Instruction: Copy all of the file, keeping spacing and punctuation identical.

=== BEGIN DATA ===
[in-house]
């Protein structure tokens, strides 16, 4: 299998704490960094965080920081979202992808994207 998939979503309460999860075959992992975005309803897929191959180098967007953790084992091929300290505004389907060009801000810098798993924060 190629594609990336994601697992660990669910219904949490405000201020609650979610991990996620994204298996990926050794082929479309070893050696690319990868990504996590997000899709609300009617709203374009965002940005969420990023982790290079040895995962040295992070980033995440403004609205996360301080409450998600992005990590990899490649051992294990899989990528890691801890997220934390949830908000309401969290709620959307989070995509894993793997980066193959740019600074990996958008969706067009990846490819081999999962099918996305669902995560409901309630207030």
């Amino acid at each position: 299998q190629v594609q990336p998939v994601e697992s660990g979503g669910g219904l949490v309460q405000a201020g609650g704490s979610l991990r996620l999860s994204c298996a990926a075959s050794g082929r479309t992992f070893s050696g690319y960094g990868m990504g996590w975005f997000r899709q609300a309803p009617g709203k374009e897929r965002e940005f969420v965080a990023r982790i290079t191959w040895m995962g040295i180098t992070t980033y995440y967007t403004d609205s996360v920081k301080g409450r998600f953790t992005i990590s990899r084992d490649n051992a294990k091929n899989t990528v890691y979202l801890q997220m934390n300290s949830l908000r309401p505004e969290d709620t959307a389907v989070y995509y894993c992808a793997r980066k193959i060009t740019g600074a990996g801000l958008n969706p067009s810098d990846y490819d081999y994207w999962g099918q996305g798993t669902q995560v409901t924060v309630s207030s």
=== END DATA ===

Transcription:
[in-house]
């Protein structure tokens, strides 16, 4: 299998704490960094965080920081979202992808994207 998939979503309460999860075959992992975005309803897929191959180098967007953790084992091929300290505004389907060009801000810098798993924060 190629594609990336994601697992660990669910219904949490405000201020609650979610991990996620994204298996990926050794082929479309070893050696690319990868990504996590997000899709609300009617709203374009965002940005969420990023982790290079040895995962040295992070980033995440403004609205996360301080409450998600992005990590990899490649051992294990899989990528890691801890997220934390949830908000309401969290709620959307989070995509894993793997980066193959740019600074990996958008969706067009990846490819081999999962099918996305669902995560409901309630207030």
């Amino acid at each position: 299998q190629v594609q990336p998939v994601e697992s660990g979503g669910g219904l949490v309460q405000a201020g609650g704490s979610l991990r996620l999860s994204c298996a990926a075959s050794g082929r479309t992992f070893s050696g690319y960094g990868m990504g996590w975005f997000r899709q609300a309803p009617g709203k374009e897929r965002e940005f969420v965080a990023r982790i290079t191959w040895m995962g040295i180098t992070t980033y995440y967007t403004d609205s996360v920081k301080g409450r998600f953790t992005i990590s990899r084992d490649n051992a294990k091929n899989t990528v890691y979202l801890q997220m934390n300290s949830l908000r309401p505004e969290d709620t959307a389907v989070y995509y894993c992808a793997r980066k193959i060009t740019g600074a990996g801000l958008n969706p067009s810098d990846y490819d081999y994207w999962g099918q996305g798993t669902q995560v409901t924060v309630s207030s």